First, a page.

Originally published on Wed July 11, 2012 11:31 pm

The millennial generation doesn't shop at the grocery store the way their parents and grandparents do.
iStockphoto.com

Supermarkets have spent decades catering to the needs and wants of baby boomers, and now the millennial generation is disappointed with what they're finding at traditional grocery stores, and are shopping elsewhere in greater numbers.

In fact, a new market research report called Trouble in Aisle 5 reports that millennials buy only 41 percent of their food at traditional grocery stores, compared to the boomers' 50 percent.

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4:35pm

Wed July 11, 2012
The Two-Way

'Wall Street Journal': Seven Years After Burst Bubble, 'The Housing Bust Is Over'

A moving truck is shown at a house that was sold in Palo Alto, Calif. on Tuesday.
Paul Sakuma AP

The Wall Street Journal is calling it without any couching. The headline:

'The U.S. Housing Bust Is Over'

The lede:

"The housing market has turned—at last.

"The U.S. finally has moved beyond attention-grabbing predictions from housing 'experts' that housing is bottoming. The numbers are now convincing.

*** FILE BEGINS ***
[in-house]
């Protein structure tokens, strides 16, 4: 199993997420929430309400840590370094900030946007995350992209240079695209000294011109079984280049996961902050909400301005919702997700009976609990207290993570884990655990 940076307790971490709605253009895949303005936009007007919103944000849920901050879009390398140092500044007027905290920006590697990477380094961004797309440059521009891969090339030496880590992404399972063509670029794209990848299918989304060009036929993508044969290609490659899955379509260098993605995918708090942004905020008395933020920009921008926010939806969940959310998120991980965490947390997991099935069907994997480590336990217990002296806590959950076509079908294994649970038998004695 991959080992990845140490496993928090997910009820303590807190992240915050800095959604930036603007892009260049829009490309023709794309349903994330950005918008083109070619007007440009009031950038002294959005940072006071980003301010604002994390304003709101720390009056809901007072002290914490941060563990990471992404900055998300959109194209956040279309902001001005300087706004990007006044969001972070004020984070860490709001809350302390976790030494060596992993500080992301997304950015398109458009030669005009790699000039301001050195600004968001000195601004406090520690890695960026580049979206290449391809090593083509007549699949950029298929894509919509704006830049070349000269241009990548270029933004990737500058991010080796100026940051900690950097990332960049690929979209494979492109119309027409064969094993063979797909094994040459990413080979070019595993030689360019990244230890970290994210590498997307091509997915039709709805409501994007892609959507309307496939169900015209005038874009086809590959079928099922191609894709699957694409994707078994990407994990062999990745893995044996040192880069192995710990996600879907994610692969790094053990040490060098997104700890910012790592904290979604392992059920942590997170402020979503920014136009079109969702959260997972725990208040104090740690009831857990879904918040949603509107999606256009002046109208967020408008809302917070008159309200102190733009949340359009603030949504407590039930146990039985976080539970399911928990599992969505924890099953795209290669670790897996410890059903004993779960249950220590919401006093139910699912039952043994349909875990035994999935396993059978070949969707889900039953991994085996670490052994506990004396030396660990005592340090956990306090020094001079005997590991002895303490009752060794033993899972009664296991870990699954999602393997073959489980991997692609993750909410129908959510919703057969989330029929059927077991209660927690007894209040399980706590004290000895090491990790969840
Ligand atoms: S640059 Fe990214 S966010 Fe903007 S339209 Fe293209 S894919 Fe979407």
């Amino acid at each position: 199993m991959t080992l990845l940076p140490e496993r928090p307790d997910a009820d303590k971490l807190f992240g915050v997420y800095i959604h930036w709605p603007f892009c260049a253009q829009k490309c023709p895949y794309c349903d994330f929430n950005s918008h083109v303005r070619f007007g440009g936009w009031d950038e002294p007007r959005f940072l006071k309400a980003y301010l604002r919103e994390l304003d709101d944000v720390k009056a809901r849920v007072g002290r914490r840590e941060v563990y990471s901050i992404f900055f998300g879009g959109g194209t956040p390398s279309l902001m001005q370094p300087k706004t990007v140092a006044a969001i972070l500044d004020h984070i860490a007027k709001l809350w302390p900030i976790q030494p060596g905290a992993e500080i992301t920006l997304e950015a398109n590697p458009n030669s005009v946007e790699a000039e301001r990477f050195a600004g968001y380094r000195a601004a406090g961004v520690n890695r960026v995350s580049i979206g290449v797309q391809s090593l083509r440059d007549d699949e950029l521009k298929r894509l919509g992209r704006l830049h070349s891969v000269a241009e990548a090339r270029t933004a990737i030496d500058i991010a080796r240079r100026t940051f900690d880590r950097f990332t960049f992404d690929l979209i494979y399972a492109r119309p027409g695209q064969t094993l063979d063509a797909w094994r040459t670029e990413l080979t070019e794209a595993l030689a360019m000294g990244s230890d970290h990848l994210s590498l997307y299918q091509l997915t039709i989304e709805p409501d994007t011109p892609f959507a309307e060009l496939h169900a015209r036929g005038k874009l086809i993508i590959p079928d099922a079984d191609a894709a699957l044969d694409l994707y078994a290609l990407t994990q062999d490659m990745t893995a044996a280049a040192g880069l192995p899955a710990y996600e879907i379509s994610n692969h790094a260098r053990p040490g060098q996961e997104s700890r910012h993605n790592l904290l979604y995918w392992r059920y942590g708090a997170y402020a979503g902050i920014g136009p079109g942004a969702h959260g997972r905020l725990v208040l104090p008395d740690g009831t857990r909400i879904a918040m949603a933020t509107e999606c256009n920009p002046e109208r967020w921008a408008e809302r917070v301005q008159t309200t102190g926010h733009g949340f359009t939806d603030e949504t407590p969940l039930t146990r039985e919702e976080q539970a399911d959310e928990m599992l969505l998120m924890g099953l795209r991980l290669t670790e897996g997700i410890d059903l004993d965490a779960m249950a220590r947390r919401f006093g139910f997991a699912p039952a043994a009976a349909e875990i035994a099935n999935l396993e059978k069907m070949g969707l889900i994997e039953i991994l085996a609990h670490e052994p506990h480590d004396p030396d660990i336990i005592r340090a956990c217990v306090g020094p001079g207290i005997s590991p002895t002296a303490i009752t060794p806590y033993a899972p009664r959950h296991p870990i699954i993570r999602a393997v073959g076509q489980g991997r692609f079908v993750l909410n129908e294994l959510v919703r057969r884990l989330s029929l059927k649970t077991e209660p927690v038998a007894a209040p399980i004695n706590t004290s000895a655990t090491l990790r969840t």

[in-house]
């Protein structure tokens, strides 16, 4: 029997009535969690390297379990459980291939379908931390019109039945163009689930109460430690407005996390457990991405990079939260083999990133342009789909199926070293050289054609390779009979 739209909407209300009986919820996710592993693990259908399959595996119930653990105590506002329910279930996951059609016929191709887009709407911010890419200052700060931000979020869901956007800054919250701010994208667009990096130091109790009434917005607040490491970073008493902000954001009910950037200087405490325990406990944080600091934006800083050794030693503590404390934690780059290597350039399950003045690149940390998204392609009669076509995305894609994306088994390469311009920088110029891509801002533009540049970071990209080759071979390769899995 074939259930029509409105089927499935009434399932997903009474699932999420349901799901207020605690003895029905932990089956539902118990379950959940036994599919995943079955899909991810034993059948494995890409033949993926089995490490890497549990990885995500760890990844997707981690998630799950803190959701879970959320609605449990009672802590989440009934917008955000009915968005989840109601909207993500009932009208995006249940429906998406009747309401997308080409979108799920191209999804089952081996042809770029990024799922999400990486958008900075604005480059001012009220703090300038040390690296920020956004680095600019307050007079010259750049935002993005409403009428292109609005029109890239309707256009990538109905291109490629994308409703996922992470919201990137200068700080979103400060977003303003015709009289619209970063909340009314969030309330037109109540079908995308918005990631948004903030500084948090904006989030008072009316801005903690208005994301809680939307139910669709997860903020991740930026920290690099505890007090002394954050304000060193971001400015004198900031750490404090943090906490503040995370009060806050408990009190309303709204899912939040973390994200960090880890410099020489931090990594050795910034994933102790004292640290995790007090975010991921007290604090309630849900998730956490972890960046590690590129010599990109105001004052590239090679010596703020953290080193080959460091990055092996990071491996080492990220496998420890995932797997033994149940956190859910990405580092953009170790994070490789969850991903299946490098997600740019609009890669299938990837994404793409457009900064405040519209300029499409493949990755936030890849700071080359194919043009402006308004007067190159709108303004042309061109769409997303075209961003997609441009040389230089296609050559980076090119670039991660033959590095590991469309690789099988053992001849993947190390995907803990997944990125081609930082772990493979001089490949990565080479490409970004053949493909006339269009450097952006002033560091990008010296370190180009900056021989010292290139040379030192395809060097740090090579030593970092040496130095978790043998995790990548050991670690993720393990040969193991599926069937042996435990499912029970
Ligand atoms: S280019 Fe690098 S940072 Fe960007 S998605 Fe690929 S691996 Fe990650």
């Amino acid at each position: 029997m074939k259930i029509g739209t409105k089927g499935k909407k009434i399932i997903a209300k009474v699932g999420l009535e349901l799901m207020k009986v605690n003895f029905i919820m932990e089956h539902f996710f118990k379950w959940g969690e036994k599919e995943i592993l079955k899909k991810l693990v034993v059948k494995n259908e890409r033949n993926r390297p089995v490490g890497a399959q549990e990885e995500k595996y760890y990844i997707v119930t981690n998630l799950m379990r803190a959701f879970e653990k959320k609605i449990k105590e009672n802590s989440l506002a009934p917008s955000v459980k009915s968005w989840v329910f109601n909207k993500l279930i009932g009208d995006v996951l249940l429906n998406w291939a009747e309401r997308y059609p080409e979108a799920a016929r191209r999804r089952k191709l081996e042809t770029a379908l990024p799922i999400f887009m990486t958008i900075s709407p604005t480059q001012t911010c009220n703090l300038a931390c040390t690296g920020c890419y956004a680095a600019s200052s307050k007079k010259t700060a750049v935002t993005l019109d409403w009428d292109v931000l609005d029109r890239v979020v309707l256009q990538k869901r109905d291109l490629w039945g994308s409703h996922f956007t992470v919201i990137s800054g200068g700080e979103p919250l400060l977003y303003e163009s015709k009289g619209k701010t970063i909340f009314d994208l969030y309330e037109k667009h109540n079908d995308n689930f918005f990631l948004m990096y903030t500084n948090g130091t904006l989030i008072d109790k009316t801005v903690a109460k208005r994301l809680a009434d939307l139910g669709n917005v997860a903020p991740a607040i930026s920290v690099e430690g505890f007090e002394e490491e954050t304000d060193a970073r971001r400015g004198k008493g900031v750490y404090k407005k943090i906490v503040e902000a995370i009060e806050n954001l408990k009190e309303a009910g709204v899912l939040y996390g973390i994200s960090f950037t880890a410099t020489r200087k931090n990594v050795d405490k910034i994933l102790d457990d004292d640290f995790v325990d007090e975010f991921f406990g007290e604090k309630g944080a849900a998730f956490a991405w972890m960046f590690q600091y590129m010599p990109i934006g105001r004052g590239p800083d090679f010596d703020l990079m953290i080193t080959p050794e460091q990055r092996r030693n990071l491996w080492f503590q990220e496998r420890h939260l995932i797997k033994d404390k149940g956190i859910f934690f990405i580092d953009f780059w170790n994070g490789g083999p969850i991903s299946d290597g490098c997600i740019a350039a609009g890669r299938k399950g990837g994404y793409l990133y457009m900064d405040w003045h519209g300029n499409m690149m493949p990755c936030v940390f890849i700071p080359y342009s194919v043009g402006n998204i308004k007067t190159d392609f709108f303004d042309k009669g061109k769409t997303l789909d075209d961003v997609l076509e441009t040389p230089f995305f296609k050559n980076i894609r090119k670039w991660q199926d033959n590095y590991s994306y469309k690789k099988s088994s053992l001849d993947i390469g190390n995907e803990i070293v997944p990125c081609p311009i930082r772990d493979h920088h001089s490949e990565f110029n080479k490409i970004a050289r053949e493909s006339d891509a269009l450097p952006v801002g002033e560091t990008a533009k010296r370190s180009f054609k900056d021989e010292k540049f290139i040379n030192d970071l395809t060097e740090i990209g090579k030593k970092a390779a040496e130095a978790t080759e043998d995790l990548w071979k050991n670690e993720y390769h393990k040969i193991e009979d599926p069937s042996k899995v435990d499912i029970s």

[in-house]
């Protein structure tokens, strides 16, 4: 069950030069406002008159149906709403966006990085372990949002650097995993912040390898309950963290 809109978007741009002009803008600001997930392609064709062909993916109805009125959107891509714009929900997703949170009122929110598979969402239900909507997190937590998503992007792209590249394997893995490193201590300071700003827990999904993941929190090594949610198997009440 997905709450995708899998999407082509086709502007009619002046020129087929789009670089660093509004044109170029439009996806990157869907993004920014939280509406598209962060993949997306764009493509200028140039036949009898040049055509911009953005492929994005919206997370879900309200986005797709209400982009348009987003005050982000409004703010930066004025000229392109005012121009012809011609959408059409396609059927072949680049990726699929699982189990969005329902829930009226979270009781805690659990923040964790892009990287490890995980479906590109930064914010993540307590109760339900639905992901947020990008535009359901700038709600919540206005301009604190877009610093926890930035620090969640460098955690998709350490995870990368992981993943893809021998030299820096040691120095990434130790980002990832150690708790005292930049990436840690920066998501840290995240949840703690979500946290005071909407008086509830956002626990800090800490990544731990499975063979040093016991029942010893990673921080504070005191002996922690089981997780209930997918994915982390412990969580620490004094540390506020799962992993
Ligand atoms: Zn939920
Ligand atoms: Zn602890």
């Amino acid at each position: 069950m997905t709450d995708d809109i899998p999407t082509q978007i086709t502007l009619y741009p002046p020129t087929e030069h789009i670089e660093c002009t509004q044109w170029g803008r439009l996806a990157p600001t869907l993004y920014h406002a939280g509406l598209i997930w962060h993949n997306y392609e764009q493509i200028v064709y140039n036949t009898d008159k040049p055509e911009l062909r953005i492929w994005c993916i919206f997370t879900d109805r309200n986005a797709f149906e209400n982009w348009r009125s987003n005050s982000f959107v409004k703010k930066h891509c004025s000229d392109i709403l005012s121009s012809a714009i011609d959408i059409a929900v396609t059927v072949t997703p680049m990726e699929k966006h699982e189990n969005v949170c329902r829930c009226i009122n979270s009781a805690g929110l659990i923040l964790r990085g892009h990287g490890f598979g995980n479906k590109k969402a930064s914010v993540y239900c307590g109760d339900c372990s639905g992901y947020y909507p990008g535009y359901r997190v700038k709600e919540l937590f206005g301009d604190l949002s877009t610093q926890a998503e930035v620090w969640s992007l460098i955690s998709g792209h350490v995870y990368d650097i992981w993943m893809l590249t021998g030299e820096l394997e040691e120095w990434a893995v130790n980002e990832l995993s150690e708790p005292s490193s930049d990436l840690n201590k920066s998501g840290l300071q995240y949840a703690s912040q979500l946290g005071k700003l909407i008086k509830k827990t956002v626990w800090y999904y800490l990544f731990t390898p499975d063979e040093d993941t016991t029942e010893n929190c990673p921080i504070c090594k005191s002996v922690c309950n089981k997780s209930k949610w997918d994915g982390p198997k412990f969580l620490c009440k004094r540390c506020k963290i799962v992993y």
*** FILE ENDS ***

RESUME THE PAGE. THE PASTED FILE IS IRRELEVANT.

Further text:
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4:31pm

Wed July 11, 2012
Shots - Health Blog

Gene Mutation Offers Clue For Drugs To Stave Off Alzheimer's

Originally published on Thu July 12, 2012 5:03 pm

A PET scan of the brain of a person with Alzheimer's disease.
U.S. National Institute on Aging via Wikimedia Commons

Finally, there's some good news about Alzheimer's disease.

It turns out that a few lucky people carry a genetic mutation that greatly reduces their risk of getting the disease, an Icelandic team reports in the journal Nature.

The mutation also seems to protect people who don't have Alzheimer's disease from the cognitive decline that typically occurs with age.

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4:18pm

Wed July 11, 2012
Politics and Government

Schumer fights for a provision to the farm bill

Doug Kerr Flickr

New York Senator Charles Schumer called on the House of Representatives to pass a provision of the farm bill that he says would allow more grants and loans for more than 60 rural upstate New York communities.

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4:18pm

Wed July 11, 2012
American Dreams: Then And Now

Korean Families Chase Their Dreams In The U.S.

Originally published on Wed July 11, 2012 5:33 pm

Hyungsoo Kim brought his sons Woosuk (left) and Whoohyun to California from Korea so the boys could get an American public-school education. In "goose families," one parent migrates to an English-speaking country with the children, while the other parent stays in Korea.
Martin Kaste NPR

Eleven-year-old Woosuk Kim sees his mother only three or four times a year. That's because he's part of what Koreans call a "goose family": a family that migrates in search of English-language schooling.

A goose family, Woosuk explains, means "parents — mom and dad — have to be separate for the kids' education."

Woosuk's father brought him and his little brother to America two years ago to attend Hancock Park Elementary, a public school in Los Angeles. The boys' mother stayed in South Korea to keep working.